Tad Williams is the world-renowned author of such epic fantasies as the Memory, Sorrow, and Thorn series, Tailchaser's Song, the Otherland series, etc. He's about to take his writing to a new place -- onto the Internet! His new project is called Shadowmarch -- an episodic serial story, presented on the web. He's here today to tell us more about this exciting project.
Mary Anne Mohanraj (MM): Tad, why don't we start with you just telling us about this story. What will it look like? What do you hope it will become?
Tad Williams (TW): What it will look like in the beginning is a nice text-based site with illustrations available (although not incorporated into the text, which would slow downloading for those who want to read offline). The story, after all, is what it's about. We'll also have a message board, announcements, behind-the-scenes stuff about both the project itself and the world in which the story takes place. It's all new -- I'm creating the world and characters now.
What we aim to have over the long run is a very versatile site with lots of stuff available -- tons of art by lots of different people (including fans, I hope), some animation, music, perhaps some 3-D renderings of the locations (so you could actually tour the castle that is at the heart of the story) and anything else we can think of that seems cool and works in the online format. We plan to plow a regular proportion of any profits back into upgrading the site.
What I hope it becomes overall is a living, thriving story that grows in regular, frequent installments. Since I don't know what's going to happen myself, I hope to bring that excitement to the project. I hope readers will be wondering about what happens next, what the characters should or shouldn't do, what's really going on with this or that plot, and that they'll be talking about it on the message board, sending me angry or happy emails, etc.
I suppose that what I also hope for (and part of the reason I want to do something episodic) is that it will achieve something like the cultural connection of good TV, where the audience is sharing an ongoing story. The only problem with novel-writing, my first love, is that by the time people are discussing something, they're usually done with it. (Perhaps this is why I started writing multi-volume books.)
And if it makes enough money that I can keep doing it for a while, that will be okay too! . . .
MM: That sounds fascinating -- I really like the idea of creating a cultural connection with your readers. I've experienced a lot of that with my own site, and the novel I'm currently working on was primarily motivated by how much readers loved the particular story that became the seed of it. If I'd published it only as part of a print collection, I doubt I'd ever have known how people felt about that story. Do you anticipate any problems with this? What if readers want you to focus on a character you're not as interested in developing, for example? Is there a chance that your artistic decisions will be coerced by the whims of the public?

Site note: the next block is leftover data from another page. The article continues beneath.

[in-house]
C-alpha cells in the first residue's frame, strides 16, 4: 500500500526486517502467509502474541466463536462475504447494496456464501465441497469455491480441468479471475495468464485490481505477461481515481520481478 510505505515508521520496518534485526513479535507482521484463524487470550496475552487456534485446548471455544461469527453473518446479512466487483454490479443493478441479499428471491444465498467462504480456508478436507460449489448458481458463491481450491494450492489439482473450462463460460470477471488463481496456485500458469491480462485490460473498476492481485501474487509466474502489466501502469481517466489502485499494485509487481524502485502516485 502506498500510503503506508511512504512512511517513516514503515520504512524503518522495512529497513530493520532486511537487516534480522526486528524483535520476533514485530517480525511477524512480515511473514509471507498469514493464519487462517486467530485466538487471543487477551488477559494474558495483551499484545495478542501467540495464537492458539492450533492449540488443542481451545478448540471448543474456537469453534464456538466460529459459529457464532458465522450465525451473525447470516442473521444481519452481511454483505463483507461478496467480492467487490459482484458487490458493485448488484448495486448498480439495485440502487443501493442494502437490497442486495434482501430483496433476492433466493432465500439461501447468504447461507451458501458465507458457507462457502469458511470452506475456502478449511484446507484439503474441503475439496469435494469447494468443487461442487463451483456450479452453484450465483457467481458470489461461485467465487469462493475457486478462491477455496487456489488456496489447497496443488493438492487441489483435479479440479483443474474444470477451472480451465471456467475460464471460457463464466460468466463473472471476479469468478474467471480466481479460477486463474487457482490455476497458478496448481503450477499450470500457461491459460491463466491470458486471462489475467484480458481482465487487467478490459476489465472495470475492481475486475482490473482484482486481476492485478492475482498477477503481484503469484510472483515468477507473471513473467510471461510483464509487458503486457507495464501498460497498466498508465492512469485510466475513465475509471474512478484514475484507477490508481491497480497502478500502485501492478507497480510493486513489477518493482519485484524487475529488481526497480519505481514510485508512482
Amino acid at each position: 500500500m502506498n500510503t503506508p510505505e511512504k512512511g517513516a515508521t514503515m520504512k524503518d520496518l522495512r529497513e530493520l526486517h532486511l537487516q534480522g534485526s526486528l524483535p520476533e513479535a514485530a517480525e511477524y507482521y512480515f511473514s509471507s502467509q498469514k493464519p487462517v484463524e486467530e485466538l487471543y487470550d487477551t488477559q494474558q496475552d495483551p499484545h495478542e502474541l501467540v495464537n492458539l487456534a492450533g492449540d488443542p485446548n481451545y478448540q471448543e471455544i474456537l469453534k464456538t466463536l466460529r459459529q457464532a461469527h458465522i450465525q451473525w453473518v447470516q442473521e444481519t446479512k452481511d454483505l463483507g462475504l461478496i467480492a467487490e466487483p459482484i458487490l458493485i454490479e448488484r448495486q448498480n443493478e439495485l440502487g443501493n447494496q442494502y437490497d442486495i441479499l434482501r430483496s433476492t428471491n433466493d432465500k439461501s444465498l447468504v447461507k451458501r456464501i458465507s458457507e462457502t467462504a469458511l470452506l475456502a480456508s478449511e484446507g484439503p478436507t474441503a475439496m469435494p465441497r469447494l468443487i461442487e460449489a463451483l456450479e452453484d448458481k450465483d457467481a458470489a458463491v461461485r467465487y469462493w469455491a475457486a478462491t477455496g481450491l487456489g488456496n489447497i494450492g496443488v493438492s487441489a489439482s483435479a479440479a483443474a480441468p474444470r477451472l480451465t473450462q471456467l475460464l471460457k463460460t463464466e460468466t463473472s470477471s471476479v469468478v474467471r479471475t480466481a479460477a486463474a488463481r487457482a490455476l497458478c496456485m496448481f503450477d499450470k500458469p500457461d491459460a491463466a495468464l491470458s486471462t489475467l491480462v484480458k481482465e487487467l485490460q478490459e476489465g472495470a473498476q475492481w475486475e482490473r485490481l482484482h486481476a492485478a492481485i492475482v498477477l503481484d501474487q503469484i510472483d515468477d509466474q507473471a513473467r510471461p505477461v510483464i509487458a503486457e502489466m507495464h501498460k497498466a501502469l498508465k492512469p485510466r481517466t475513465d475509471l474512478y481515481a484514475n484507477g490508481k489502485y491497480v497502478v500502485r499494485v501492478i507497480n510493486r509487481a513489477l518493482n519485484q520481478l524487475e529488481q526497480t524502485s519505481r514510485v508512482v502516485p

TW: Oh, yeah, I not only think I'll be coerced, I look forward to it. I plan to be much more reader-influenced with Shadowmarch than I have ever been with my paper fiction, in part because even at the beginning of a multi-volume novel I've planned much of the story, including a good working idea of the ending. (It's even more necessary with multi-volume novels, since by the time you're finishing the story your earlier bits are already in print, and hence difficult to edit. . . .)
In fact, one of the things I hope will be fun about Shadowmarch will be the message board on the site, and people expressing opinions. If the readers overwhelmingly want to have more of a particular character (or less) it will very possibly influence what I do. That doesn't mean I'm going to let anyone else write the story for me -- I'm too much of a control freak for that, and I have too many ideas I want to work with. But I'll definitely be paying attention to what the readers particularly enjoy or loathe.
MM: Hmm . . . you mentioned including fan illustrations on site (as many comic book artists do in the backs of their books). Would you also be open to fan-written fiction? If this takes off and becomes tremendously popular, it's possible that some of your readers may want to write stories set in your world, using your characters. Is that something you would encourage? Condone? Publicize? Denounce?
TW: I think that fan art and fan fiction would both be great -- fan-created impressions of my characters and worlds already exist, mostly for Memory, Sorrow, and Thorn (my epic fantasy) and I always get a kick out of how other people imagine things I've written, or make them personal.
The only thing that would have to be different is that anything posted on Shadowmarch would have to belong to Shadowmarch, otherwise it turns into a legal nightmare. I hate having to do that kind of stuff, but for every thousand wonderful, sensible readers, there's one who winds up suing you (meaning me) claiming "I created your story and you stole it from me" or something like that.
I really dislike having to talk about negatives, so let's go back to the positive stuff: yes, it would be nifty if people want to contribute things for other fans to enjoy, and I aim to make it easy to do. I'll enjoy seeing them myself.
MM: That sounds reasonable to me, and I'm guessing your fans will be fine with that -- I imagine they'll be much more interested in sharing their work than in trying to make money off your project. And speaking of money -- how do you plan to make money? The pre-site isn't explicit about this yet. Are you charging readers per segment? A subscription fee for access? Something else?
TW: We haven't finalized the payment system yet, which is one reason we haven't responded to any of the email addresses interested readers have left on what we call the "pre-site" -- it's at shadowmarch.com, but it's not the final version by any means. Our plan is to offer at least two different ways of buying the story, either per episode or by a season subscription. People who subscribe for the season will have access to everything already done that (six-month) season, and everything still to come in that season.